What is being done to combat this scourge? In Britain there is no complacency. I am not making any political point on this issue. I am certain that every administrative and scientific effort is being made to combat this disease. I know that the Minister himself is working actively to this end and that our own scientists and veterinary staffs, who are the best in the world, are busily engaged on animal disease problems. Our research institutions at Weybridge and Pirbright are the finest in the world and their research products to combat this disease are in universal demand. So every effort is being made in our own country.
1963 Again, in the farming world constructive arguments are raging over the virtues of the policy of slaughter as against the policy of vaccination. The Minister himself has announced that there is to be a special committee, which will begin its work in the autumn of this year, to conduct a special survey and investigation into the whole problem of foot-and-mouth disease. But is this really enough? I do not think it is, and that is why I have questioned the Minister and raised the issue in the House on other occasions.
I believe we now need what is virtually a military campaign against the epidemic, and this means inter-governmental action in Europe. This has been done before. In 1928 this country conducted very successful negotiations with the Governments of the Argentine. Brazil and Uruguay, and our action and joint consultation resulted in the stopping of the export of infected carcases.
In 1946 we had the dramatic example of the action of the United States Government when foot-and-mouth disease broke out in the southern region of Mexico. That was very serious for America, because the United States annually imported 500,000 beef cattle for slaughter from the northern region of Mexico. Immediately the outbreak occurred in the southern region, the United States Government took action. They banned the imports, and I believe the ban operates to this day.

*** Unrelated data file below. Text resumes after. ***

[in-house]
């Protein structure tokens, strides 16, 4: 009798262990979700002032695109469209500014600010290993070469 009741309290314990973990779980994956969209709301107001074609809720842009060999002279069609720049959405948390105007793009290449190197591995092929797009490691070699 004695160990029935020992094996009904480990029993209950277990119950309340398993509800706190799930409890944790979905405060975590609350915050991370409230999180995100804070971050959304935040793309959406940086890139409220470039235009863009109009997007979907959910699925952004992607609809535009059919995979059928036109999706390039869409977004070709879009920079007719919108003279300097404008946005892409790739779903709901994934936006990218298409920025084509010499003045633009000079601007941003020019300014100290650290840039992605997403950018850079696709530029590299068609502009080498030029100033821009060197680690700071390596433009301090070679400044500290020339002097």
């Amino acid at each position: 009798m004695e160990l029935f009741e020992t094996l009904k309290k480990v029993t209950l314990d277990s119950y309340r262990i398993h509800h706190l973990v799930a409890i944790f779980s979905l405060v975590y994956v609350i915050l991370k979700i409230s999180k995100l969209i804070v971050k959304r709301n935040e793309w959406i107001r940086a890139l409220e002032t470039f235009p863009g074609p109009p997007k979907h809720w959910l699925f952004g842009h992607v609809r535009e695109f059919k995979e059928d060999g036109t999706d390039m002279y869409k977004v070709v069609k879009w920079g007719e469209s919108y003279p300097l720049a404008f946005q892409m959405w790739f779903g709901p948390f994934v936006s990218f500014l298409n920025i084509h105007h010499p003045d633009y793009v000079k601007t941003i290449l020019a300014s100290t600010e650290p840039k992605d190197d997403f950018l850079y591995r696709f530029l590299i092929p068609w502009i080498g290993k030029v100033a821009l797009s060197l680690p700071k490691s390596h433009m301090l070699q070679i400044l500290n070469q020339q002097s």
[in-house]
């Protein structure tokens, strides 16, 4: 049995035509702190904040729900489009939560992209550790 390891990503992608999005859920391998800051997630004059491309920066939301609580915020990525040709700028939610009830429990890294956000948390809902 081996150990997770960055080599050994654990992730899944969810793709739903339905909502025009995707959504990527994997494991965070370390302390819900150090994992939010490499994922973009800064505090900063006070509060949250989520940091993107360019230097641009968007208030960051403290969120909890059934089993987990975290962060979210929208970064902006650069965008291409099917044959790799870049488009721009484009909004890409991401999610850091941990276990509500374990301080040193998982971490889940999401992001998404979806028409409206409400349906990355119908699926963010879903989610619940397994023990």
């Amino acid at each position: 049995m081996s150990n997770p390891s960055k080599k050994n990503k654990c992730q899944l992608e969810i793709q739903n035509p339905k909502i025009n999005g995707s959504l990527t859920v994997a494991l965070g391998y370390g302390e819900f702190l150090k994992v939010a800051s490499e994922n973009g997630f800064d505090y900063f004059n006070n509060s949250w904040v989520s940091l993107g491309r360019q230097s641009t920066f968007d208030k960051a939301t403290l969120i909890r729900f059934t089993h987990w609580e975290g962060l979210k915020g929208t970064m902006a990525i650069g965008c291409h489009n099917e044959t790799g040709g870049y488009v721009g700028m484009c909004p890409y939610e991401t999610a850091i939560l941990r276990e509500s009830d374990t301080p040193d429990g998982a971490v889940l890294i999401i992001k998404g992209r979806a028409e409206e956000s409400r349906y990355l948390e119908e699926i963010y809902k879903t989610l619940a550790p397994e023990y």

But the United States Government went further and took positive action. Along with the Mexican Government they formed a joint American and Mexican Commission to inaugurate an intensive campaign against foot-and-mouth disease in Mexico itself. A rigid control of cattle movement was introduced, one million infected animals were slaughtered and more than 15 million animals were vaccinated. It cost the American Government 160 million dollars, but I believe it was worth every dollar because the disease has been practically wiped out there.
That is the type of action we now need in Europe. That is why Britain and France, in particular, should initiate a scheme to deal with the problem. However effective the British plans may be and however effective may be our control over foot-and-mouth disease in our 1964 own country, it will all be to no avail if great areas of infection remain on the Continent or in other parts of the world. Foot-and-mouth disease is a European and a world problem, and the accumulation of the disease in northern France or in any other part of Europe will always be a serious menace to our farmers